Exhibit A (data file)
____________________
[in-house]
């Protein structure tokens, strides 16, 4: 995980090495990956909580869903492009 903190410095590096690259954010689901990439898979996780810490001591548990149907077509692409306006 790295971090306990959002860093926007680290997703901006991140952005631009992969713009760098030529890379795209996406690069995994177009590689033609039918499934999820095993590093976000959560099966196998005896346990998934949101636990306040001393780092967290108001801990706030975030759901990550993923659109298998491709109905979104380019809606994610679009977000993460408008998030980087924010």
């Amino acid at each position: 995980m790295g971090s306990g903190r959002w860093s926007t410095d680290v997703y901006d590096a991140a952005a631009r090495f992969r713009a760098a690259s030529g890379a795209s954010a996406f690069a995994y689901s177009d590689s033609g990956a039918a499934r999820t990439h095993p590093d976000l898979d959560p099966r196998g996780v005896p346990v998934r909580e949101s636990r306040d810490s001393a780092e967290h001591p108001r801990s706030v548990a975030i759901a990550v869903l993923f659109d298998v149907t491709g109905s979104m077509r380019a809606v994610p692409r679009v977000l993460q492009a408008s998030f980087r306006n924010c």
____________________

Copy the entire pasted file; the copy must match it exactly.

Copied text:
[in-house]
């Protein structure tokens, strides 16, 4: 995980090495990956909580869903492009 903190410095590096690259954010689901990439898979996780810490001591548990149907077509692409306006 790295971090306990959002860093926007680290997703901006991140952005631009992969713009760098030529890379795209996406690069995994177009590689033609039918499934999820095993590093976000959560099966196998005896346990998934949101636990306040001393780092967290108001801990706030975030759901990550993923659109298998491709109905979104380019809606994610679009977000993460408008998030980087924010």
């Amino acid at each position: 995980m790295g971090s306990g903190r959002w860093s926007t410095d680290v997703y901006d590096a991140a952005a631009r090495f992969r713009a760098a690259s030529g890379a795209s954010a996406f690069a995994y689901s177009d590689s033609g990956a039918a499934r999820t990439h095993p590093d976000l898979d959560p099966r196998g996780v005896p346990v998934r909580e949101s636990r306040d810490s001393a780092e967290h001591p108001r801990s706030v548990a975030i759901a990550v869903l993923f659109d298998v149907t491709g109905s979104m077509r380019a809606v994610p692409r679009v977000l993460q492009a408008s998030f980087r306006n924010c």